The Ku Klux Klan was an unwelcome presence at times in the area. In the 1920s, at the height of its power, Klan influence became visible in the area. Several crosses were burned in the area over an 18-month time period. One Klan meeting near the Center Grove section of the city degenerated into a huge fight when anti-klan demonstrators attacked Klan members. In 1925, the Klan held a gathering which they called a "Konklave." The Klan claimed over 50,000 people attended the rally. The Klan held another "Konklave" as well as a parade.
Fortunately, the influence of the Klan soon began to weaken. National scandals and power struggles weakened the Klan, which was mirrored locally. The Klan had pretty much disappeared from the public view for a number of years.
Most recently, during the 1990s, there was a brief resurgence of the Klan's presence in Dubuque. Appropriate actions were taken and the Klan's presence has since disappeared.
World War II and Aftermath
One of the first casualties of the Second World War was Father Aloysius Schmitt. A Roman Catholic priest and Chaplain, the Iowa native had been educated at Loras College in Dubuque, and had served as a pastor at St. Mary's Church in Dubuque.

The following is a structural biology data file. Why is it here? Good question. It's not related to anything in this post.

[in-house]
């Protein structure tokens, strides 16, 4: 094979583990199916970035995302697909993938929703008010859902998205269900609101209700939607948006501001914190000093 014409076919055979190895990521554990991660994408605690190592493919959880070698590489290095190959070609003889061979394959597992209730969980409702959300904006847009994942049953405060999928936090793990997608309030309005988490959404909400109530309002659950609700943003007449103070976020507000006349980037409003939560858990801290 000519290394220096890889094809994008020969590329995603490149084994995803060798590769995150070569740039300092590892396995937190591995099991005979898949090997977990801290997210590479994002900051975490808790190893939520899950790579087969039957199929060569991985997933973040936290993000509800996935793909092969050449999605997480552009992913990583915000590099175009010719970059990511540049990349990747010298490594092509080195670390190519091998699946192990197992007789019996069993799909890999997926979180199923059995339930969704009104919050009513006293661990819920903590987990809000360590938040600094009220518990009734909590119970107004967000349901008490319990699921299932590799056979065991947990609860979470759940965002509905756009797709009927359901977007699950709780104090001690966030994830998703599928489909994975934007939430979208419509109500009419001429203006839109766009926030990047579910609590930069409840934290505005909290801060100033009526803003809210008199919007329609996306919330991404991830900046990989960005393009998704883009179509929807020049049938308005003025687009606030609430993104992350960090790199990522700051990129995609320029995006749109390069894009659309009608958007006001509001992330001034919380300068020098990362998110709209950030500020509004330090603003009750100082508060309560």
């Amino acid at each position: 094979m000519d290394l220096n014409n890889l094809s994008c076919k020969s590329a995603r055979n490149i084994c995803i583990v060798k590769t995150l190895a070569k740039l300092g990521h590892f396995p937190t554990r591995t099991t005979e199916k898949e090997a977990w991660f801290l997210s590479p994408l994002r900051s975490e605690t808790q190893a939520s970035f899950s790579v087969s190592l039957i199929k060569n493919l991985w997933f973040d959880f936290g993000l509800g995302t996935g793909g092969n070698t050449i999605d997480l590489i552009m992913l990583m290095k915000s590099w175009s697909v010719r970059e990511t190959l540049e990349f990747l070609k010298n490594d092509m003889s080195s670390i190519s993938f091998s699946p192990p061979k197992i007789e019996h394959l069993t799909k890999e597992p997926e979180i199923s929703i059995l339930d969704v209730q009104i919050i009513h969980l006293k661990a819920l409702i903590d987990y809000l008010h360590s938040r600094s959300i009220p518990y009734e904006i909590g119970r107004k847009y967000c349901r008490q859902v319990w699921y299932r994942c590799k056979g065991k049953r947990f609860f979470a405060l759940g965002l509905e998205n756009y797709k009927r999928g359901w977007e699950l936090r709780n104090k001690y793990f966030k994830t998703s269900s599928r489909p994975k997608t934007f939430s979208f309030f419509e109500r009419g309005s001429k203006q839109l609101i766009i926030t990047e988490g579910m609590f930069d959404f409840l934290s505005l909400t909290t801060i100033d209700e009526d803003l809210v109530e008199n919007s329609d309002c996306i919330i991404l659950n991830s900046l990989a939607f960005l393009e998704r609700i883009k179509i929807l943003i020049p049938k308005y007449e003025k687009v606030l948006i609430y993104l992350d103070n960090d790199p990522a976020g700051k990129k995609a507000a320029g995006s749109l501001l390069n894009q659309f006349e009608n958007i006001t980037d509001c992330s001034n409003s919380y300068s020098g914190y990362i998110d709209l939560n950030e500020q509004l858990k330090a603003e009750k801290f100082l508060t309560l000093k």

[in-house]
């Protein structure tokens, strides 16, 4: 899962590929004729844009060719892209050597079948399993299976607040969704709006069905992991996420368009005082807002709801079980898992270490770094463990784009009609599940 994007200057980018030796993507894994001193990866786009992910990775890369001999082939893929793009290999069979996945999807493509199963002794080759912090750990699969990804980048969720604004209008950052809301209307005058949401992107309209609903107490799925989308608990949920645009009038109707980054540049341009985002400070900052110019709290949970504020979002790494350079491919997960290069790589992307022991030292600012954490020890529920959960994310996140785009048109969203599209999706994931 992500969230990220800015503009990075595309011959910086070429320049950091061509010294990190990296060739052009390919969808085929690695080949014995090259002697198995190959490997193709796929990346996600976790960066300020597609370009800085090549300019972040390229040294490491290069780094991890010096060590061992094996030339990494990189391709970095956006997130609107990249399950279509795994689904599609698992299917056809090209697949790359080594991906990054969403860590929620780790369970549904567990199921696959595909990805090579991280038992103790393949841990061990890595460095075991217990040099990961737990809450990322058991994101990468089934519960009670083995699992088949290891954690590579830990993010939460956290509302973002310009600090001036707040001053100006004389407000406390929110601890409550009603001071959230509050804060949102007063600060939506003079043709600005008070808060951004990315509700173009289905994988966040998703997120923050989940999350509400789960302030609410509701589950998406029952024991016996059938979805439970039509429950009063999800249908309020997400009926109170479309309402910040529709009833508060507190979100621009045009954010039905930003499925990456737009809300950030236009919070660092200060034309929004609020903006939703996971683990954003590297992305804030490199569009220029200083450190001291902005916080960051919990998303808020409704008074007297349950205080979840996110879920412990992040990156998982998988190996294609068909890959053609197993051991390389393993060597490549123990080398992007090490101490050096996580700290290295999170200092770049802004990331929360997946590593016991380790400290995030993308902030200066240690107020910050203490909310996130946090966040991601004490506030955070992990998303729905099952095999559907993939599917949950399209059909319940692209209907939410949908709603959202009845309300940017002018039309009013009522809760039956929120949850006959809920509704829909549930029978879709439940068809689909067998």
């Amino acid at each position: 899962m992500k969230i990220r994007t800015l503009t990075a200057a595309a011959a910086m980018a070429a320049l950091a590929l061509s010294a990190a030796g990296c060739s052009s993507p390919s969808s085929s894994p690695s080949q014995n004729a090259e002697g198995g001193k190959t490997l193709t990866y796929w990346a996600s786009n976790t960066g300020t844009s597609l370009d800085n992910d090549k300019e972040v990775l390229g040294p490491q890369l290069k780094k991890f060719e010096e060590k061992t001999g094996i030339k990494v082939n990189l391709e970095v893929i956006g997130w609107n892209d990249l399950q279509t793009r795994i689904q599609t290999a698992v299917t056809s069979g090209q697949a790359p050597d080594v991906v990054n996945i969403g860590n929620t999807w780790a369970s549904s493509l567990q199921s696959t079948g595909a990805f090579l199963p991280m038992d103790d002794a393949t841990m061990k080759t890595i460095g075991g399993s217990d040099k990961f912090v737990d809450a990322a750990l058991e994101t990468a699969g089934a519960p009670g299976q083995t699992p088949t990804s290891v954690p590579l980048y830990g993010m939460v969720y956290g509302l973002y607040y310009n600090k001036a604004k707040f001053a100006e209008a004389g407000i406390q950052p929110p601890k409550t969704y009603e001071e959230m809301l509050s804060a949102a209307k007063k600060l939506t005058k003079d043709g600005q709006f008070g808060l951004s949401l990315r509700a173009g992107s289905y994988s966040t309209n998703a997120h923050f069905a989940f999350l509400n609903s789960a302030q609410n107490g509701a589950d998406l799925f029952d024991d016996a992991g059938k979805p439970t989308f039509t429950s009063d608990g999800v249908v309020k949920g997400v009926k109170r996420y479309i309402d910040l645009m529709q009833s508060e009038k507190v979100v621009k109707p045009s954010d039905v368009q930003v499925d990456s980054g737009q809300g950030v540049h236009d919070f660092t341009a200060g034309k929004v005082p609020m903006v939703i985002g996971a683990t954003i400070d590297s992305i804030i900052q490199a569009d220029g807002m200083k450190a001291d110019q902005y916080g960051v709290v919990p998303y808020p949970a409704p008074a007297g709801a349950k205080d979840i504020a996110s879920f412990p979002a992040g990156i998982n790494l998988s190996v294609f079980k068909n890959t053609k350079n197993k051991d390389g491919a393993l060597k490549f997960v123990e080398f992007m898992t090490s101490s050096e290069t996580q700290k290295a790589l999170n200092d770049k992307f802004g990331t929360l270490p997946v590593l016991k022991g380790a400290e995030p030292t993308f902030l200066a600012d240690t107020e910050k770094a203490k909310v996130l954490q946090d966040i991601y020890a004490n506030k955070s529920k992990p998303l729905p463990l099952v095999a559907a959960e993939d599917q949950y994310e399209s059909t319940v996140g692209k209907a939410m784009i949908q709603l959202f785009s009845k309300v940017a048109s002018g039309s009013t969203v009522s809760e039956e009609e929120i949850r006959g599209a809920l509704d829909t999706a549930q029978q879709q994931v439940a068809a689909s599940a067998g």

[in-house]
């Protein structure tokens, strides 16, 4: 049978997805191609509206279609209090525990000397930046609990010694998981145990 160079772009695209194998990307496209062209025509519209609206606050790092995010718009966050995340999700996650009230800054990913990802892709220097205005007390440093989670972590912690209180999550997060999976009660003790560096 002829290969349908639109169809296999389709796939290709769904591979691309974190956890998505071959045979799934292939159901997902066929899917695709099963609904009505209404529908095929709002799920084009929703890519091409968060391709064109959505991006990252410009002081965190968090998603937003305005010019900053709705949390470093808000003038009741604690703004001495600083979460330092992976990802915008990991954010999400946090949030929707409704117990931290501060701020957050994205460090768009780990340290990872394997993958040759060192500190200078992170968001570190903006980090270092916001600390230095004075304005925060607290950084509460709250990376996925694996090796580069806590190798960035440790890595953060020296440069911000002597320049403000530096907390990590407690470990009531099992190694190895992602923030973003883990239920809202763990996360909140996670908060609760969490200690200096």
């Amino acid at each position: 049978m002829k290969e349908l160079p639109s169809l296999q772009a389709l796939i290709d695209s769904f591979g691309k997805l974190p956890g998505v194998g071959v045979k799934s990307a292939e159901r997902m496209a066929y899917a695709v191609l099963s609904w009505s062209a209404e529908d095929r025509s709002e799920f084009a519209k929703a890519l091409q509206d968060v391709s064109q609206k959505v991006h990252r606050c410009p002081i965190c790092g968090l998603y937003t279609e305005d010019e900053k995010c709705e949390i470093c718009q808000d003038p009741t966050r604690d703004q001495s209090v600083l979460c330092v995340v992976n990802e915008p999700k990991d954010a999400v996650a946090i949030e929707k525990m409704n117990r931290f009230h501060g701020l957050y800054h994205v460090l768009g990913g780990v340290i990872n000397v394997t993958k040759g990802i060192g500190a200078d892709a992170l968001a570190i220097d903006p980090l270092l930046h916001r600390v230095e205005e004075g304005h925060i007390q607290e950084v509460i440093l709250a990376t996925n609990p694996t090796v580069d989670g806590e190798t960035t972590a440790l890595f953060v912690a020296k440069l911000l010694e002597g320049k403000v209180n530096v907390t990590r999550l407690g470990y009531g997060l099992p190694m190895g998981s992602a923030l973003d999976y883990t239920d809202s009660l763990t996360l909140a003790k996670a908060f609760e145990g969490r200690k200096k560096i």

Following the war, Deere and Company built their manufacturing plant on a parcel of land adjoining the Mississippi River north of Dubuque. This plant, which today builds construction equipment became one of the major employers in the Dubuque area.
As television gained in popularity, area residents found that the geography of Dubuque made reception of over the air television signals difficult in some parts of the city. In response, a cable television system was developed in Dubuque during the mid-1950s. This made the Dubuque cable system one of the earlier systems to be developed in the country. The development of the Dubuque cable system meant that most homes in the lower lying regions of the city did not have television antennas - which was one of the main reasons why the city was chosen as a location for the movie F.I.S.T.. Without TV antennas, Dubuque at the time looked more like Cleveland of the 1930s than Cleveland did. Today Mediacom runs the Dubuque cable system.
The Great Depression
Dubuque was also affected by the Great Depression that had affected the rest of the nation. Many people were forced to move into what were called Hoovervilles. The one in Dubuque was in the southern part of the city.